• Home
  • /
  • Monarch
  • /
  • Teach Your Children About Monarch Butterflies
Monarchs are fun to explore.

Teach Your Children About Monarch Butterflies

The majestic monarch butterfly is easy to spot with its orange, black, and white markings. Every fall, northern monarchs make an incredible journey to warmer weather in Southern California and Central Mexico. This 3,000-mile migration is a sight to behold. Unfortunately, the migration is a threatened phenomenon due to climate change and habitat loss. Here are some additional facts about this exceptional creature. 

  1. Although beautiful, their coloring actually sends a warning to predators that they are poisonous. The monarchs get their toxins from the milkweed plant.
  2. Milkweed is the only thing the monarch larvae (caterpillar) will eat. 
  3. During their migration, the monarchs return to the same forests each year, sometimes even the same trees their ancestors landed on. It is estimated that almost a billion butterflies make the trek each year.
  4. The male dies after mating with the female monarchs near the end of winter. Then the female heads north to deposit eggs on milkweed plants and eventually dies, too.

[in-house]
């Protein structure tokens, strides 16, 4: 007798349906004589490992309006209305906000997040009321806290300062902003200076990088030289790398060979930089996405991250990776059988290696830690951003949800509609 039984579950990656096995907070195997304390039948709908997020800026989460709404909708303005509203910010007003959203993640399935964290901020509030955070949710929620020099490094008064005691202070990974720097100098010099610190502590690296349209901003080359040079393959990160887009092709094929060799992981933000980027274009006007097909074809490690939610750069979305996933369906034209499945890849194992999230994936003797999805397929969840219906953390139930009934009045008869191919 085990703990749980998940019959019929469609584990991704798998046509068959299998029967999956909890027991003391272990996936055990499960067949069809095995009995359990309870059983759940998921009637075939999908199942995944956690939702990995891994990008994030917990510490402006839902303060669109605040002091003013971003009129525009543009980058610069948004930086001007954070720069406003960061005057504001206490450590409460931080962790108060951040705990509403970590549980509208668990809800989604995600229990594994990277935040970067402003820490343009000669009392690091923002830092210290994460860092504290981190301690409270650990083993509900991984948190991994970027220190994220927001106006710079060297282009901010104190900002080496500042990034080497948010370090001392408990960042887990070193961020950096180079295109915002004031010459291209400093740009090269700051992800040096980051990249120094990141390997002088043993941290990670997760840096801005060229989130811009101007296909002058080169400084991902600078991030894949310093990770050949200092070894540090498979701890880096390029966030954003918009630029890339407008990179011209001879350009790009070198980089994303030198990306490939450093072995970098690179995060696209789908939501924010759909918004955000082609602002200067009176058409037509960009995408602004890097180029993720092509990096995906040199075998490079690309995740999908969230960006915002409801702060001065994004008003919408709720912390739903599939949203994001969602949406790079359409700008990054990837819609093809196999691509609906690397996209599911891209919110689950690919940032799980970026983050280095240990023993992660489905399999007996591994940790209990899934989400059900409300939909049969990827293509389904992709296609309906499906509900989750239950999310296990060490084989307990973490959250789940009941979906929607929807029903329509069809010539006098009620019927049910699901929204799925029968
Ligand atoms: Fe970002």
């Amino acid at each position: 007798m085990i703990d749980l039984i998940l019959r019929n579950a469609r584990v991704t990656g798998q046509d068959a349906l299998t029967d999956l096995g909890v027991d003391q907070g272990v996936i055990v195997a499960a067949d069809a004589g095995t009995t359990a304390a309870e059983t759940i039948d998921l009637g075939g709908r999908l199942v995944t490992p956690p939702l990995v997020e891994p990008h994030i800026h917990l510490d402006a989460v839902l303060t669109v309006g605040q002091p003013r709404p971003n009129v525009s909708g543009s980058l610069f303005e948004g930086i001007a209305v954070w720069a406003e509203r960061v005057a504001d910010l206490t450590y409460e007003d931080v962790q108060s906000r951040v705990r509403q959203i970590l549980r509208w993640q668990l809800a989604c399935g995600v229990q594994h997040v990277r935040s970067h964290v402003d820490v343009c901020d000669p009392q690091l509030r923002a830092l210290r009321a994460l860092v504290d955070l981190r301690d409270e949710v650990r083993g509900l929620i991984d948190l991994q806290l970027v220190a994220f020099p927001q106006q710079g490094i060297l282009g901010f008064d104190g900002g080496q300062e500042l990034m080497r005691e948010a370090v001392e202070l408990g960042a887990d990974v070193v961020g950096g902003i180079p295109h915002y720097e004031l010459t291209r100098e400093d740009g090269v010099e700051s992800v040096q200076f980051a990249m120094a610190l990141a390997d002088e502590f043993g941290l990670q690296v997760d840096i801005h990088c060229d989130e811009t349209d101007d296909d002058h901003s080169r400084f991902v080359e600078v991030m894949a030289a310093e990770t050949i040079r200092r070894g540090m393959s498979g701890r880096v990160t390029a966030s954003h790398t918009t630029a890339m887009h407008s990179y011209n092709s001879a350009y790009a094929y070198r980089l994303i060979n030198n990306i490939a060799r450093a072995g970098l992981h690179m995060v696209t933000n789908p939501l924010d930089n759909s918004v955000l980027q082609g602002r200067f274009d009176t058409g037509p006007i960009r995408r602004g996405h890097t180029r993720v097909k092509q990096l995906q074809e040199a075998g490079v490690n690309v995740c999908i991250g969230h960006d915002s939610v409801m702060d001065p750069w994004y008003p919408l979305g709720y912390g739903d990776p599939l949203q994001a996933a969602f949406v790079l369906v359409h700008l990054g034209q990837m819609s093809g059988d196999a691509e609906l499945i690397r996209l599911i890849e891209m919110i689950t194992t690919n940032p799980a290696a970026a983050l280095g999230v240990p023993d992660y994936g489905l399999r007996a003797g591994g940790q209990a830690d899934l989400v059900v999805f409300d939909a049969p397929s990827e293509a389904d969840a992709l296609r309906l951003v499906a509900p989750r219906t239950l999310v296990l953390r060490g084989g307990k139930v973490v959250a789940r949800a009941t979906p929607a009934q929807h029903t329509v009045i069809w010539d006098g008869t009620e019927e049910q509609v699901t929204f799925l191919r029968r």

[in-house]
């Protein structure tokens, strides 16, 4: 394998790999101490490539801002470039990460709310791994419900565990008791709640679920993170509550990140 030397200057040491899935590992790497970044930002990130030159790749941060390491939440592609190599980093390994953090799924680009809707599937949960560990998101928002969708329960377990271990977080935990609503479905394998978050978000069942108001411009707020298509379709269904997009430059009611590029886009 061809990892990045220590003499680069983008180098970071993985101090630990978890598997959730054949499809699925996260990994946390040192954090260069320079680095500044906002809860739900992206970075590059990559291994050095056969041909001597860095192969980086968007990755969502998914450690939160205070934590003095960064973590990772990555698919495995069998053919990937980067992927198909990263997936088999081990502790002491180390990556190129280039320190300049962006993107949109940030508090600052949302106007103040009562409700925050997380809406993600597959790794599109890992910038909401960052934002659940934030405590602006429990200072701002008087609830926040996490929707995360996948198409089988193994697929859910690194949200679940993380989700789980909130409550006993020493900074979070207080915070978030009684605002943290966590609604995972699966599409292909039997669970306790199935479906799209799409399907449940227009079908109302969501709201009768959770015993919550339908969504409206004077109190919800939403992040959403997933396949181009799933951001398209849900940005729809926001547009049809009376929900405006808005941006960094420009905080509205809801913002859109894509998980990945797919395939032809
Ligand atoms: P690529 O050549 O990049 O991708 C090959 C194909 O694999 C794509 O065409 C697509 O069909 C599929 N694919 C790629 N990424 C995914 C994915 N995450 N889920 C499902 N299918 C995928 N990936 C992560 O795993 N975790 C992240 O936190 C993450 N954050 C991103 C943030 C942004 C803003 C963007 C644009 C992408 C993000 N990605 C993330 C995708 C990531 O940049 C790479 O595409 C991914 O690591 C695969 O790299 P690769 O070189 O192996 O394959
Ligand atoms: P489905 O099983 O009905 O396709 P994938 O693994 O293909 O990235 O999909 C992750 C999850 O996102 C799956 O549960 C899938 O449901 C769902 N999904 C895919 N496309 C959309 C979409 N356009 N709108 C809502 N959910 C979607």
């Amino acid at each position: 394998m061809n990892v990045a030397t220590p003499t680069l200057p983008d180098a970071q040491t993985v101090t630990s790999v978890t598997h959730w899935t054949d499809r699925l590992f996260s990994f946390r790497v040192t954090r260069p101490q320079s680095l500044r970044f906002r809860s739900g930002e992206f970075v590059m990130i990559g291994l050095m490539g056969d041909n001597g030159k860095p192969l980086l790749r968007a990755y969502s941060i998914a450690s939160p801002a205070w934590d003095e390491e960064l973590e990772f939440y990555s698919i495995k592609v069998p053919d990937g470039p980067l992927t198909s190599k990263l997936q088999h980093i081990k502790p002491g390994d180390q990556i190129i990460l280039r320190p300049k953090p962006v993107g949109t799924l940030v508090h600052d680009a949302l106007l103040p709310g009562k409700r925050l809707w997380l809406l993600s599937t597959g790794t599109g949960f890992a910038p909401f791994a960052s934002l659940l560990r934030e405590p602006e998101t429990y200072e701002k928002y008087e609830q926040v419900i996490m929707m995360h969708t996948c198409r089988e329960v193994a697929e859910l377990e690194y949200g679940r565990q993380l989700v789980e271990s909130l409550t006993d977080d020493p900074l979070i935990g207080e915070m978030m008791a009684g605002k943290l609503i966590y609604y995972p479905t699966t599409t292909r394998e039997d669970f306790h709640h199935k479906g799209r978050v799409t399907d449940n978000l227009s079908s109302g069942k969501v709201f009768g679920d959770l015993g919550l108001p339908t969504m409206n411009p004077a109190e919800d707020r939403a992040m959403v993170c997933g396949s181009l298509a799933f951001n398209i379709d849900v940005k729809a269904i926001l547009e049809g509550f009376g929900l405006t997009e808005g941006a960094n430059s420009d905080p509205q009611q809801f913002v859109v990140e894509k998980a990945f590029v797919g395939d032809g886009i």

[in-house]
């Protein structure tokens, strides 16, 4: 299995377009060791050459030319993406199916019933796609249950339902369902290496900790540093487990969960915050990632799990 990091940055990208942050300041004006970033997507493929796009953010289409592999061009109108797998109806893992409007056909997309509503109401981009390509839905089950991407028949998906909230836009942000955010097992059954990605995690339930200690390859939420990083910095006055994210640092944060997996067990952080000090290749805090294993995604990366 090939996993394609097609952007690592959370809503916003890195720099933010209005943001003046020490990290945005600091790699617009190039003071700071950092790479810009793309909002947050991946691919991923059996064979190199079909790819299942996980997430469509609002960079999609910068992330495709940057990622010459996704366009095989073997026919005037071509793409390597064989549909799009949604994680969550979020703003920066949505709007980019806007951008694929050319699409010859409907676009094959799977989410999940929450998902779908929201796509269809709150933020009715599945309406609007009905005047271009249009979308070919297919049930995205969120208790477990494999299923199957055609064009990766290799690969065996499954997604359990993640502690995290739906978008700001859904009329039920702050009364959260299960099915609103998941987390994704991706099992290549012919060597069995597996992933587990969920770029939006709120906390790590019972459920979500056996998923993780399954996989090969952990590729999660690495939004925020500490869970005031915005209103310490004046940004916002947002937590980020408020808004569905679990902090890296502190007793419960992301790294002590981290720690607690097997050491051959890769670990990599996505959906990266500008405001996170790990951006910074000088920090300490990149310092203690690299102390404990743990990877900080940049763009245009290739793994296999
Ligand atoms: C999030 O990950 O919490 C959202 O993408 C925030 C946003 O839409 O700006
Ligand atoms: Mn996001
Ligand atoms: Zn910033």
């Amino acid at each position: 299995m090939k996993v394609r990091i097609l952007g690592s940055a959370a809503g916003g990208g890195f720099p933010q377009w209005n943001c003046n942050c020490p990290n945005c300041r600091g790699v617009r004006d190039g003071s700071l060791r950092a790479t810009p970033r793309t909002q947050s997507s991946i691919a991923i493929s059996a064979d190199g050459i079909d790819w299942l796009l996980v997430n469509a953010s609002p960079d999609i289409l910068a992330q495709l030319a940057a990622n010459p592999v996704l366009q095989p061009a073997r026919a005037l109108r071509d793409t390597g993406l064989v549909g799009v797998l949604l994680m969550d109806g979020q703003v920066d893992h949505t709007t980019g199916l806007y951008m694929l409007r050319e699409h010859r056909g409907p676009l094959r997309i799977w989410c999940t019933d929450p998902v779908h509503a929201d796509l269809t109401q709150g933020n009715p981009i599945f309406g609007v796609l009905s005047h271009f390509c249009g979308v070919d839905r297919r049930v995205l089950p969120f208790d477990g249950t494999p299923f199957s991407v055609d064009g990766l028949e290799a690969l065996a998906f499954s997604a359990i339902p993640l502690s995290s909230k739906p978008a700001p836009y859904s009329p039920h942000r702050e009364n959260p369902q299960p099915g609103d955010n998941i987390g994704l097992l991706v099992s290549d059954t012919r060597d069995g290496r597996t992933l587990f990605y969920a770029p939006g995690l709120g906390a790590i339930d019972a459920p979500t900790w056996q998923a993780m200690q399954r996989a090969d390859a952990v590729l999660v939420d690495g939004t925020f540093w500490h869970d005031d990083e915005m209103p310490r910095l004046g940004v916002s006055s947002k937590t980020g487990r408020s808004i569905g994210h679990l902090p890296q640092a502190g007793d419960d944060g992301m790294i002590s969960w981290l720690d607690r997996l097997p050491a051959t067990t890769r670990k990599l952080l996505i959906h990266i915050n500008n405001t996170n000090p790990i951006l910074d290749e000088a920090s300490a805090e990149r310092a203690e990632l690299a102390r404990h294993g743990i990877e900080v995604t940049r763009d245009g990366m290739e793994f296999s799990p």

5. Small white, yellow and black caterpillars come from the tiny, round eggs and feed on the milkweed leaves for about two weeks. 
  6. To become a chrysalis, or pupa, the larva attaches itself to a branch or leaf, sheds its skin, and forms a hard shell. A beautiful butterfly emerges after 9 to 15 days.
  7. The transformation from egg to butterfly takes about a month. This process is called metamorphosis.
  8. Adult butterflies drink nectar from flowers such as milkweed, goldenrod, and asters.
  9. It is believed that the North American monarch has been migrating to the warmer climate of Mexico for thousands of years. 
  10. Logging in Mexico has reduced the forests where butterflies roost. Efforts have been put in place to help protect these areas, but illegal logging still impacts them.

By learning more about the monarch butterfly, we can help save them. Since their host plant is the milkweed, you can plant a milkweed garden in your yard. Not only will you help provide them with food, you will enjoy seeing them. Additionally, consider organic gardening. The use of pesticides kills monarchs and other important insects. 

When you see a milkweed patch, check it out for signs of monarch butterfly activity. Let the land owner know that they have important monarch habitat on their land and do your best to protect it. Enjoy. Thanks for teaching the next generation of conservationists.